Many tutorials for RNNs applied to NLP using TensorFlow are focused on the language modelling problem. But another interesting NLP problem that can be solved with RNNs is named entity recognition (NER). This blog post will cover how to train a LSTM model in TensorFlow in the context of NER - all code mentioned in this post can be found in an associated Colab notebook.

Both language modelling and NER use a many-to-many RNN architecture where each input has a corresponding output, however they differ in what the outputs are. With language modelling, an input is a word in a sentence and the corresponding output is the next word in the sentence - so one training example consists of a list of words in a sentence as the input and that same sentence right-shifted by one word as the output.

With NER, an input is a word in a sentence and the corresponding output is that word’s label. In the below example, words corresponding to locations are given the “LOC” label and non-entity words are given the “O” label.

The output space for the NER problem is much smaller than the output space for the language modelling problem (which is the same as the input space). With NER, words corresponding to entities of interest are typically far less common than non-entity words (i.e. those labelled as “O”), therefore NER suffers from the class imbalance problem.

In the diagrams above, each input is shown as a word, however, RNNs can also work with character inputs. Certain entities (i.e. people’s names) contain distinctive character sequences which makes a character-based RNN better equipped to learn those patterns so we are going to use a character-based RNN here.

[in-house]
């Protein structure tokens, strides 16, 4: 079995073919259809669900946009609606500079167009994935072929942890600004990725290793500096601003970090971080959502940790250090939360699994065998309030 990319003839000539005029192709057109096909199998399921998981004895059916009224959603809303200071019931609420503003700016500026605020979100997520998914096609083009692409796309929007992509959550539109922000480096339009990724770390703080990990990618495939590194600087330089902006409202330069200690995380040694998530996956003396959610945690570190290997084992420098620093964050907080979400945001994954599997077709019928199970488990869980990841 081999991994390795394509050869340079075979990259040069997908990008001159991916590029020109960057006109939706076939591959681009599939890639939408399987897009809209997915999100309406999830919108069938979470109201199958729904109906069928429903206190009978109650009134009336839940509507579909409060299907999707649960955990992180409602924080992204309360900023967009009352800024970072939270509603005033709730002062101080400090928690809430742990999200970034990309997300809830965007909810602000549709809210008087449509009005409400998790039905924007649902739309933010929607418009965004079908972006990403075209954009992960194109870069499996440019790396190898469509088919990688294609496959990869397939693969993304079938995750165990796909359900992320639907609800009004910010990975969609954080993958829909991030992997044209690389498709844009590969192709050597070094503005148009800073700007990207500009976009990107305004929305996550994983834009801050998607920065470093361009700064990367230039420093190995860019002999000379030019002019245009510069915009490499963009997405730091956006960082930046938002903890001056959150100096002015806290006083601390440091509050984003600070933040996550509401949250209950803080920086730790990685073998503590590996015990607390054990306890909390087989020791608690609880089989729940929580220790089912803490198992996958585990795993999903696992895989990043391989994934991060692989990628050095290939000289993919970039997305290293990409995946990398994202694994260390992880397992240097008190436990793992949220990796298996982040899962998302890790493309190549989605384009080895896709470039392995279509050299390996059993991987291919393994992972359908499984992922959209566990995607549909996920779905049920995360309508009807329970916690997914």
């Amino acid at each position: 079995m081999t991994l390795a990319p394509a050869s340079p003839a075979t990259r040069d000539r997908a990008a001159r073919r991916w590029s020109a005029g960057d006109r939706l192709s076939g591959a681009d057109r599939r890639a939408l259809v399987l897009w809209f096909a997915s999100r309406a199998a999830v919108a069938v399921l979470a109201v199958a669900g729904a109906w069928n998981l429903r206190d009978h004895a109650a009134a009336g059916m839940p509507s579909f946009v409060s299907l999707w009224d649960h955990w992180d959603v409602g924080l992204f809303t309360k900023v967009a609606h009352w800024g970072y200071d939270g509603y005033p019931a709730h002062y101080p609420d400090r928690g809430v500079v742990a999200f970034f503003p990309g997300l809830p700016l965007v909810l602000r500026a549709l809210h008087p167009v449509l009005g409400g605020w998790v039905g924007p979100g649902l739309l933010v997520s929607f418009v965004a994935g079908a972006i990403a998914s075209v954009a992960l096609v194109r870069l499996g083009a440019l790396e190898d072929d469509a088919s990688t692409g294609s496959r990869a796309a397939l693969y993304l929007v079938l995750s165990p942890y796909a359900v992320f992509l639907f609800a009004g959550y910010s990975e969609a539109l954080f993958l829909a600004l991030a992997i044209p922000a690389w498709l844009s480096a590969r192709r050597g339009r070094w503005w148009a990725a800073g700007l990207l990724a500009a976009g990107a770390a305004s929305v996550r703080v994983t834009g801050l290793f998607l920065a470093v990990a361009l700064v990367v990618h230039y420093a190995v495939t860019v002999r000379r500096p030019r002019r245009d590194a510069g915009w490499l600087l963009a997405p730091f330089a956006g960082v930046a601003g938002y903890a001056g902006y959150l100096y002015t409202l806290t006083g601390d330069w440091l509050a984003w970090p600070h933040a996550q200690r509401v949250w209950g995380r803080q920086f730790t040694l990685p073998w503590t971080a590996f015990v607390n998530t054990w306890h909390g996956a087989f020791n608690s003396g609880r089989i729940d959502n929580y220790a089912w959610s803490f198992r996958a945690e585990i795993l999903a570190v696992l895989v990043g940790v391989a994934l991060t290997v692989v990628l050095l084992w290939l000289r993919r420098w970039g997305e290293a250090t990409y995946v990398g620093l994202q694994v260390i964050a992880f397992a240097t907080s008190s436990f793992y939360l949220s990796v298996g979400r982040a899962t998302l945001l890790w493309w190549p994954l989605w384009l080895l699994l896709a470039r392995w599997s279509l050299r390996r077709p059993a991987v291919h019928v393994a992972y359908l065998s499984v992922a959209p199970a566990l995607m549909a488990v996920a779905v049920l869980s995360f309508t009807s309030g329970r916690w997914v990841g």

## The Data

This github repository holds a great collection of NER training data. In this post, we’ll use the CONLL2003 dataset which is of the following form

```
EU NNP B-NP B-ORG
rejects VBZ B-VP O
German JJ B-NP B-MISC
call NN I-NP O
to TO B-VP O
boycott VB I-VP O
British JJ B-NP B-MISC
lamb NN I-NP O
. . O O
```

where the left-most column contains tokens and the other columns are the corresponding entities. For this post we will only look at the right-most column entities - these will be our outputs. Each sentence is separated by an empty line. There are 14,985 total sentences in the training set and 9 entity labels which are

`{'I-ORG', 'B-PER', 'I-MISC', 'B-LOC', 'I-PER', 'O', 'I-LOC', 'B-ORG', 'B-MISC'}`

There is also a validation and test set.

## Preprocessing

Before we train the model, we need to transform the raw dataset into a form that a character-based RNN can understand. The first step is to separate the raw dataset into the input words and the output entities and split them by character so the first example would look like

```
[['E','U',' ','r','e','j','e','c','t','s',...,'l','a','m','b','.'],['B-ORG','B-ORG','O','O','O','O','O','O','O','O',...,'O','O','O','O','O']]
```

The next step is to map every character to an id and every entity to an id such that each example would look something like

```
[[36,22,19,12,5,24,5,67,13,15,...,52,26,45,32,20],[4,4,1,1,1,1,1,1,1,1,... ,1,1,1,1,1]]
```

The final dataset is a sequence of these input/output tuples. The dataset can be fed to the model during training time with a generator such as

```
def gen_train_series():
for eg in training_data:
yield eg[0],eg[1]
```

and the generator can be fed in batches with

```
BATCH_SIZE = 128
series = tf.data.Dataset.from_generator(gen_train_series,output_types=(tf.int32, tf.int32),output_shapes = ((None, None)))
ds_series_batch = series.shuffle(BUFFER_SIZE).padded_batch(BATCH_SIZE, padded_shapes=([None], [None]), drop_remainder=True)
```

where, for computational reasons, each batch is padded with zeros (with `.padded_batch()`

) such that all inputs and outputs are of the same length. One batch of inputs will look something like

```
tf.Tensor(
[[34 49 40 ... 0 0 0]
[43 46 45 ... 0 0 0]
[54 65 79 ... 0 0 0]
...
[ 3 1 36 ... 0 0 0]
[40 66 1 ... 0 0 0]
[35 81 78 ... 0 0 0]], shape=(128, 228), dtype=int32)
```

and one batch of ouputs will look something like

```
tf.Tensor(
[[2 2 2 ... 0 0 0]
[3 3 3 ... 0 0 0]
[5 5 5 ... 0 0 0]
...
[2 2 2 ... 0 0 0]
[2 2 2 ... 0 0 0]
[8 8 8 ... 0 0 0]], shape=(128, 228), dtype=int32)
```

Notice the character id’s in the input batch and the class id’s in the output batch and the trailing zeros in both which are the padding. These steps are applied to the training, validation and test sets.